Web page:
Friday, September 24, 2004

Who are the Californians? What's their literature?

Literature of California: Native American Beginnings to 1945 edited by Jack Hicks, James D. Houston, Maxine Hong Kingston, and Al Young is a rather awesome anthology of both prose and poetry. It's the first anthology to be fully multi-cultural and put together by editors from different ethnic backgrounds.

Literature of California includes an excerpt from Richard Henry Dana from his book Two Years Before the Mast describing how in 1835 as a Yankee sailor visiting San Diego he spent a few weeks as a beachcomber curing hides in a hut built by the Russians whose ship had just left and manned by Sandwich (Hawaiian) Islanders. I thought about this combination of Russians, Yankees, and Polynesians working together in Mexican California in 1835. Yes, California has always had this diversity from the very beginning so it's about time an anthology finally begins to capture the literature made by its many peoples.

Section I with traditional Native California literature has the most astonishing literature. I'm not particulary interested in debates about whether or not oral literature without a name attached is literature. Of course, it's literature. "The Origins and the Way of the World" section contains creation epics from the Maidu (one long poem and a shorter prose piece); the Yokuts' "Creation of the Mountains"; two Chumash pieces "The Three Worlds" and "The Making of Man;" and a Yuki "Intiation Song" about the making of rocks in California. One of my favorite in the whole book is the Maidu creation epic poem descrbing how Coyote, laying on his belly,

He stretched out the Land with his feet
Pushing it out, little by little,
he stretched it out to where the sun rises--
first he streched it out to there.
Then to the south, and to where the sun sets,
he stretched it out, little by little-
then, to the land beyohnd, to the North Country--

So now we find out what California is so big--Coyote stretched it out. I also loved the Yokuts tale "The Origin of the Mountains" telling how in the beginning the world was all water with a pole standing up holding a lonely hawk and crow. After hawk and crow made the other kingsfisher, eagle, pelican, duck and other birds to keep them company, they "commenced making the mountains." The made the Te-hi-cha-pa Pass and made all the mountains going north-to-south up to Mount Shasta near the Oregon border. So that's how the mountains got made! What's good about this section is that the mulitple tribal voices begin to illustrate for the reader the hundreds of Native California cultures.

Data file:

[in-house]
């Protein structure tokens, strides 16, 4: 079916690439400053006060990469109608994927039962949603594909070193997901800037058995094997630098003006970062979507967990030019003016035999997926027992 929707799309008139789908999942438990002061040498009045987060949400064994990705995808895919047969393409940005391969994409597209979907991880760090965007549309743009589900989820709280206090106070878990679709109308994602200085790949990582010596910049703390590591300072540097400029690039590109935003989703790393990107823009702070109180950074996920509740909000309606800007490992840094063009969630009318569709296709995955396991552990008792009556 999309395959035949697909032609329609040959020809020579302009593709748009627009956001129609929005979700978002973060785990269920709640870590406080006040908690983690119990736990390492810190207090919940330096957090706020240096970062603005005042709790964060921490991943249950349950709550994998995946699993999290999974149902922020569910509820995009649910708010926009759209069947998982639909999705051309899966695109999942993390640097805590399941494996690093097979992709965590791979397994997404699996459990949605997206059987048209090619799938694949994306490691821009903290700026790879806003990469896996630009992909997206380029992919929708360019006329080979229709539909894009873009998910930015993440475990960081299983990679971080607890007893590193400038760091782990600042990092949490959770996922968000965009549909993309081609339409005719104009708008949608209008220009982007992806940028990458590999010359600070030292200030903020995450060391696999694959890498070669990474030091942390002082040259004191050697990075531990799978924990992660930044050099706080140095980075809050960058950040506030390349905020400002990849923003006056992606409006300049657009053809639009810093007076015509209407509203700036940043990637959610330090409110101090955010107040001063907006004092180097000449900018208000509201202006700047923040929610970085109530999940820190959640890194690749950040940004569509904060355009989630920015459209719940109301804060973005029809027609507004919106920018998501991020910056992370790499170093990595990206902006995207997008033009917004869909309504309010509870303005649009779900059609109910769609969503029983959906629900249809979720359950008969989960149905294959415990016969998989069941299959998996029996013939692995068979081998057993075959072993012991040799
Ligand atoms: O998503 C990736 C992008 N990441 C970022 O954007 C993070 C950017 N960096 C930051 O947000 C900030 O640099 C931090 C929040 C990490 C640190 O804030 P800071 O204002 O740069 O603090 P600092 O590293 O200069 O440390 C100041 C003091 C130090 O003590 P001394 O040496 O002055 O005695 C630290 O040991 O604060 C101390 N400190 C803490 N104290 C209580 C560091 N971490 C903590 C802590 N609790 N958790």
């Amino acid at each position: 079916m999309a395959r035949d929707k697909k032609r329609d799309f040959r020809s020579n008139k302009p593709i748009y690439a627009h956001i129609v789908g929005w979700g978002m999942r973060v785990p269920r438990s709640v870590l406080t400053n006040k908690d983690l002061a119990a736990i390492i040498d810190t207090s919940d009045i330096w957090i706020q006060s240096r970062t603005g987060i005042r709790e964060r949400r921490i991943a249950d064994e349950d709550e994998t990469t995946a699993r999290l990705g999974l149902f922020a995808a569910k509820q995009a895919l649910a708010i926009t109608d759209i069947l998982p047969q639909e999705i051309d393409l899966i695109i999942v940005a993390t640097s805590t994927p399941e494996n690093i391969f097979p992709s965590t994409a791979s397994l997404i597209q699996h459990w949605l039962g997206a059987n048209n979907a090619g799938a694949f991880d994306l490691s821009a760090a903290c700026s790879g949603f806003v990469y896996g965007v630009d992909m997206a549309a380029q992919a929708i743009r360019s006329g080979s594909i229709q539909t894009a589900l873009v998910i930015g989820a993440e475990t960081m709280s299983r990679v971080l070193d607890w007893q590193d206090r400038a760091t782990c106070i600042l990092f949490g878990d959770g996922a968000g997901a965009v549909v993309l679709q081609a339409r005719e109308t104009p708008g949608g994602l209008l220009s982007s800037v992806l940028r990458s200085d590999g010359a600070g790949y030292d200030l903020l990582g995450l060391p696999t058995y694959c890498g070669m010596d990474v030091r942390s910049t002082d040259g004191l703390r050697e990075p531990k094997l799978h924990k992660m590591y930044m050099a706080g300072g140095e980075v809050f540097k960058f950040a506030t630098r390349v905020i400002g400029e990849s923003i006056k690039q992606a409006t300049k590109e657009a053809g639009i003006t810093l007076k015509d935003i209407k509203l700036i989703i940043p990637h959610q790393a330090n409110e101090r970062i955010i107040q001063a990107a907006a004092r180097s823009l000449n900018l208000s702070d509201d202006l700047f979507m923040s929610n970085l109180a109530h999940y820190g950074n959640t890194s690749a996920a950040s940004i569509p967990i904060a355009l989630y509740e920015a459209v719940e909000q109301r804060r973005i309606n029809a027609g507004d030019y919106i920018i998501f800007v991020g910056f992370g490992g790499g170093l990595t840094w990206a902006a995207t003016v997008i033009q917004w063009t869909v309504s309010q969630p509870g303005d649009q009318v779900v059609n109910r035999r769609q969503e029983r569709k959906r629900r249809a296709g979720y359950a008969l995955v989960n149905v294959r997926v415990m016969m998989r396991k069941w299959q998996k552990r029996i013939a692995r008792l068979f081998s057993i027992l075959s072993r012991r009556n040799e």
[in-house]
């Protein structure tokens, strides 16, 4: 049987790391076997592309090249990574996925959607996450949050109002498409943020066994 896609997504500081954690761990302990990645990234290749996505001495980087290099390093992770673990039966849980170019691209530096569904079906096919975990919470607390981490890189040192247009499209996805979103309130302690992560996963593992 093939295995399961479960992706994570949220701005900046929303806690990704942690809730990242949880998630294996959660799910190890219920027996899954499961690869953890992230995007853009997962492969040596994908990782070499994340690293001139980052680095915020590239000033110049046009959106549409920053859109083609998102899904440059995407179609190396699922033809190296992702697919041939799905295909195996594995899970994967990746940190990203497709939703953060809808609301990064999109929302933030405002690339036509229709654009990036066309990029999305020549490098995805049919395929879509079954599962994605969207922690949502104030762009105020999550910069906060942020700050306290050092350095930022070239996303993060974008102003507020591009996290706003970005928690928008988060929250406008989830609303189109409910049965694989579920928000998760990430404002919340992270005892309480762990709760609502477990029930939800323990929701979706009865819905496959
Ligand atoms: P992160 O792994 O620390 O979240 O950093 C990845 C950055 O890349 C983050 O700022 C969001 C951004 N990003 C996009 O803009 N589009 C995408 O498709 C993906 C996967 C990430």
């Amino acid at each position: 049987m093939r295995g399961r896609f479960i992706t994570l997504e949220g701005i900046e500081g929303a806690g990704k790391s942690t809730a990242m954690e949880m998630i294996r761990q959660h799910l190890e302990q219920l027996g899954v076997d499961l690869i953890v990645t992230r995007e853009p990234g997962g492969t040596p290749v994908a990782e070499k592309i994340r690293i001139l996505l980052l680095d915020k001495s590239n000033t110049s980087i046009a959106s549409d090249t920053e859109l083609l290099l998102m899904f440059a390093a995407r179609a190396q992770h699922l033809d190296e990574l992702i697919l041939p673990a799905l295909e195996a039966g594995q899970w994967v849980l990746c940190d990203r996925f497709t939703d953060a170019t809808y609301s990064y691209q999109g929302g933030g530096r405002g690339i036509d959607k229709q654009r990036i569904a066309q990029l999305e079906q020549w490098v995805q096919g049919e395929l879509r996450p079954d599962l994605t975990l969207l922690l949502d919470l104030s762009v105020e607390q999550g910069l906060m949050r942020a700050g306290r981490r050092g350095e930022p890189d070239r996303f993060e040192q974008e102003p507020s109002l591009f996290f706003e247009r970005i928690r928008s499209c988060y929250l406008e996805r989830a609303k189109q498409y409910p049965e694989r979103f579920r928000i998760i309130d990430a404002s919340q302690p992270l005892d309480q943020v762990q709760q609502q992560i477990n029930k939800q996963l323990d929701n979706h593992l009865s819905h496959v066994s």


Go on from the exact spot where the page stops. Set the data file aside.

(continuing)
Sections III about California literature from 1865-1914 and Section IV from 1914-1945 are both very good. For example, Section III includes the usual Anglo suspects--Mark Twain, Bret Harte, Abmrose Bierce, John Muir, Frank Norris--whose writings put California on the national literary map. The book also includes a good section of women writers: Paiute writer Sarah Winnemuca's description of growing up Paiute; Mexican-American Maria Amapro Ruis de Burton's novel The Squatter and the Don attacking how Anglos stole the Mexican ranchos; Anglo Mary Austin's From the Land of Little Rain, the first voice defending the Southwest deserts; and Edith Maud Eaton (Sui Sin Far) with her story "The Land of the Free" on discrimination against Chinese immigrants.

Of the poetry, again, it was mostly a good selection of what is now canonical late 19th century and early 20th century California poetry: the Anglos in northern California such as Ina Coolbrith, George Sterling, Edwin Markham, and Joaquin Miller as well as from a later period Yvor Winters and Robinson Jeffers. The one surprise was the inclusion of Yone Noguchi, a young Japanese who visited California from 1893-1904, writing in English poetry as well a prose book about his wandering in America The Story of Yone Noguchi. He had a short relationship with an Irish women which produced Isamu Noguchi, the famous sculptor. The elder Noguchi returned to Japan where he became a professor and writer, so the connections between Japanese and California literature go back a century.